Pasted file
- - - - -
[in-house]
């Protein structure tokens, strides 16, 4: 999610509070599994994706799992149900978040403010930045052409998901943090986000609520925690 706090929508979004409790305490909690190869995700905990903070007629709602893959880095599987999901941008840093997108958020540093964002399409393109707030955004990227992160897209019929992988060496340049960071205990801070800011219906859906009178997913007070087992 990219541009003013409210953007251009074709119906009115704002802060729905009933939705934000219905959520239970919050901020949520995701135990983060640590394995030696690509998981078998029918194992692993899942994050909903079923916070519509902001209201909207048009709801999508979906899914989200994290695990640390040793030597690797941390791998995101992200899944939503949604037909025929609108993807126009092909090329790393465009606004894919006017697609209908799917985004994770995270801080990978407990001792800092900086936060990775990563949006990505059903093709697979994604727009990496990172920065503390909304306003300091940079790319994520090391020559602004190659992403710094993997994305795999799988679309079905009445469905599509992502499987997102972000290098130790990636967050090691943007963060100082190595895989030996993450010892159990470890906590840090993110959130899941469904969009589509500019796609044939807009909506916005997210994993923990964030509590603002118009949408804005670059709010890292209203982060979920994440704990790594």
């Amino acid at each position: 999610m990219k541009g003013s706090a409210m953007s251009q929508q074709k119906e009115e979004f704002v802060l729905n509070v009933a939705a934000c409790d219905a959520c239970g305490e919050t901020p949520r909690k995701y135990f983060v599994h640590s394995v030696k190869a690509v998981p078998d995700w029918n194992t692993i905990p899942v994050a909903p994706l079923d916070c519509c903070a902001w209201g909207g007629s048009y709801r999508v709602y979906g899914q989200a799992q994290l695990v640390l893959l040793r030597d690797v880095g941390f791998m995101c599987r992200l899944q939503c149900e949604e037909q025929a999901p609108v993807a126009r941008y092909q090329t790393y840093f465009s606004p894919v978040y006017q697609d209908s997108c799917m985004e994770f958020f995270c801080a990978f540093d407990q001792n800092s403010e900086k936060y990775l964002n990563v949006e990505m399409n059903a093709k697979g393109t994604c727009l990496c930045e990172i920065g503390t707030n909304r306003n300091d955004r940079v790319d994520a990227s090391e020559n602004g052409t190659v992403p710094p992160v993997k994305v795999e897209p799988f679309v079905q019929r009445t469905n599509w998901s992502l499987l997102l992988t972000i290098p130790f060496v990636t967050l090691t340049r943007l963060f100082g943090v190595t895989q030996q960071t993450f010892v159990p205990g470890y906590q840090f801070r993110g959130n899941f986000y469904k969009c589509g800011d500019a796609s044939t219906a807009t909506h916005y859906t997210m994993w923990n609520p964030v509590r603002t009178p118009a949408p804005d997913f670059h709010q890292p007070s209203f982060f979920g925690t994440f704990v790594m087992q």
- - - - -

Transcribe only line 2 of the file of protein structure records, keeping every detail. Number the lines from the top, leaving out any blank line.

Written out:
């Protein structure tokens, strides 16, 4: 999610509070599994994706799992149900978040403010930045052409998901943090986000609520925690 706090929508979004409790305490909690190869995700905990903070007629709602893959880095599987999901941008840093997108958020540093964002399409393109707030955004990227992160897209019929992988060496340049960071205990801070800011219906859906009178997913007070087992 990219541009003013409210953007251009074709119906009115704002802060729905009933939705934000219905959520239970919050901020949520995701135990983060640590394995030696690509998981078998029918194992692993899942994050909903079923916070519509902001209201909207048009709801999508979906899914989200994290695990640390040793030597690797941390791998995101992200899944939503949604037909025929609108993807126009092909090329790393465009606004894919006017697609209908799917985004994770995270801080990978407990001792800092900086936060990775990563949006990505059903093709697979994604727009990496990172920065503390909304306003300091940079790319994520090391020559602004190659992403710094993997994305795999799988679309079905009445469905599509992502499987997102972000290098130790990636967050090691943007963060100082190595895989030996993450010892159990470890906590840090993110959130899941469904969009589509500019796609044939807009909506916005997210994993923990964030509590603002118009949408804005670059709010890292209203982060979920994440704990790594």